6. Welcoming the world
Qatar sees the World Cup as just the start of its tourism explosion. The country welcomed some 730,000 international visitors in the first half of 2022. It is aiming for six million a year by 2030. The government estimates around 80% of the world’s population lives within a six-hour flight. Around 150 new hotels were built ahead of the tournament and they expect to stay busy in the years to come. Sports and pastimes (between matches, I enjoyed three rounds of golf), mega-events, cultural attractions and, of course, shopping will be the pillars of Qatar’s tourism push. Would I return? Definitely!
7. Your cultural correspondent
I spent a pleasant few hours at the National Museum of Qatar, its 11 galleries revealing the nation’s fascinating history in a series of displays showcasing exhibits, antiques, artefacts and films. At its core is the magnificent palace that once belonged Sheikh Abdullah bin Jassim Al Thani, Qatar’s revered former ruler. It was his family home and once Qatar’s seat of government. On another day I took in the Museum of Islamic Art, housed in a spectacular waterfront building designed by I.M. Pei. It contains a stunning collection of masterpieces curated from all parts of the globe. Both museums offered a truly memorable experience. And you thought I was only in Qatar for the football.
8. Grand designs
Qatar built eight stadiums for the World Cup. I visited seven of them and saw many of my matches, including the final, at the 88,000-capacity Lusail Stadium. A spectacular venue, designed to reflect an Islamic hand-crafted bowl, it rises out of the desert sand on the northern fringes of Doha. Equally impressive is the 69,000-seat Al Bayt Stadium in Al Khor City, 35km north of the capital, its striking design resembling a bayt al sha’ar (tent) of the nation’s nomadic tribes. If these two venues have their roots in history, the iconic Stadium 974 just east of Doha is all about the future. Constructed entirely from shipping containers and modular steel, it is now being dismantled and is due to be rebuilt in a needy nation as a gift from Qatar. Useless trivia time: 974 is Qatar’s international dialling code and the exact number of shipping containers used in construction.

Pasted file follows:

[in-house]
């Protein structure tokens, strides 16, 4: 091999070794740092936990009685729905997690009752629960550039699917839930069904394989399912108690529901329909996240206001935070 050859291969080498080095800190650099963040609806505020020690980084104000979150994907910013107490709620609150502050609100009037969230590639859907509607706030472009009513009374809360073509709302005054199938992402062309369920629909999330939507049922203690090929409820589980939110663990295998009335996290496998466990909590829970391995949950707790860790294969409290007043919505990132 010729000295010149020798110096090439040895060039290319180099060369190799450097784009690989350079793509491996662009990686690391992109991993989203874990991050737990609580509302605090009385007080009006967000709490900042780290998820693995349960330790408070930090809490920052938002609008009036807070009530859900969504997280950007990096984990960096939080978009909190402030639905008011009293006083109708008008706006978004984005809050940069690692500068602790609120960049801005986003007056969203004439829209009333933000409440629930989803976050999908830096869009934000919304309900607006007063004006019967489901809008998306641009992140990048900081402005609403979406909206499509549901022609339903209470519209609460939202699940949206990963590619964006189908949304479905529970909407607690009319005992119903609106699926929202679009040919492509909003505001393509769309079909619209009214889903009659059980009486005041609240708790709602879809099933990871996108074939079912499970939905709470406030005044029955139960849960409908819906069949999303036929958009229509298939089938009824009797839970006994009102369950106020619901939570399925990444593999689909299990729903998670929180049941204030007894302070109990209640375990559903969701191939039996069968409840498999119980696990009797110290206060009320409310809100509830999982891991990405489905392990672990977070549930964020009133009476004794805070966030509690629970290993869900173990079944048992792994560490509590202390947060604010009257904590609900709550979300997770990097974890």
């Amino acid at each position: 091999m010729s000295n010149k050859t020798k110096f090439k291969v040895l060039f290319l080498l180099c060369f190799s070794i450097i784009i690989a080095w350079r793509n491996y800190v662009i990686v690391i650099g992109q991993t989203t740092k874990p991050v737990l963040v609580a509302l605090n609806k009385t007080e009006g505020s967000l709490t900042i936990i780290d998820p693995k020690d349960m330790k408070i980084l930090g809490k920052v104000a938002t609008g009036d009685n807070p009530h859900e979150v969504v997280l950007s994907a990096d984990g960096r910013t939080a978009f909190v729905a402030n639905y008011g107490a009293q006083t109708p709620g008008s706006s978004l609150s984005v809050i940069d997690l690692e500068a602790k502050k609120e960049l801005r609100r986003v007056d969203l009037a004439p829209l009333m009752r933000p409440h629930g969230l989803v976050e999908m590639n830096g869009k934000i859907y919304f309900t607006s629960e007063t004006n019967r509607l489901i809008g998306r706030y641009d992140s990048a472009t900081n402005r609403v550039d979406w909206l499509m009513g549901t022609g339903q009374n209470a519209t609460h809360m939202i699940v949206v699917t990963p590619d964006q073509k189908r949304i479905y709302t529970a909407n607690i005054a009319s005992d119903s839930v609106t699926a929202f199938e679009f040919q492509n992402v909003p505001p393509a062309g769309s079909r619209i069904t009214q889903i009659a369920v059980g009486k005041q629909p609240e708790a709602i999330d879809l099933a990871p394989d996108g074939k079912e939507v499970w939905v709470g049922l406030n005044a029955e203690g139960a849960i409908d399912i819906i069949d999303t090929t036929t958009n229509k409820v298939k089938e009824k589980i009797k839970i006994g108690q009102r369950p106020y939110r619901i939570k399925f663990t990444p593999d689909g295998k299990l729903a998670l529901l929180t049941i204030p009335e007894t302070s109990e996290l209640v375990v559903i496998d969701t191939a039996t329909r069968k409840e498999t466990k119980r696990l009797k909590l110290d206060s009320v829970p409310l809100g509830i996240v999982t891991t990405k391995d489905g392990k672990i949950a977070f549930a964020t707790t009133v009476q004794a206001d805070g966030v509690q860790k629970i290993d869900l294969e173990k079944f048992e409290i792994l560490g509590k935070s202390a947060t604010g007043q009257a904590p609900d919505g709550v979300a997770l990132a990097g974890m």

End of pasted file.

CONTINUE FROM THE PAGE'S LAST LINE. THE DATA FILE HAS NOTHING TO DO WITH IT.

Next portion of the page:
9. Train of thought
When, in 2010, Qatar won the World Cup hosting rights, its rail network was non-existent. Nine years later, the first phase of the Doha Metro was opened. Come tournament time, this three-line tube system spanning 37 stations across the capital and connecting five of the eight stadiums was the transport of choice for most fans. Like every supporter, I had a digital Hayya Card, effectively a mandatory fan ID document, which was needed (together with your match ticket) to enter a stadium. The card also granted free access to the country’s public transport network for the duration of the tournament. A ticket to ride, indeed.
10. And finally, the football
England did what England always do: played reasonably well and lost to the first half-decent team they faced (holders France). Qatar struggled gamely. Germany went home early (again). Portugal and Belgium were teams disunited. Brazil flattered to deceive. Morocco thrilled the Arab world with an unexpected run to the semi-finals. And Argentina, led by the ageless Lionel Messi, rose phoenix-like from the ashes of a shock opening defeat to Saudi Arabia to lift the trophy in a memorable final against France. I witnessed history being made. Roll on 2026 when Canada, the US and Mexico will co-host. I will be there.
Senior Partner in BC&C since 2004, Colin Cohen has vast experience in the highest levels of Hong Kong’s legal system. When not practising law, he spends considerable time following sport, being a keen Chelsea FC fan, MCC member and Formula 1 devotee, while BC&C has a proud history of supporting sporting initiatives at grassroots level. Colin can be contacted at firstname.lastname@example.org.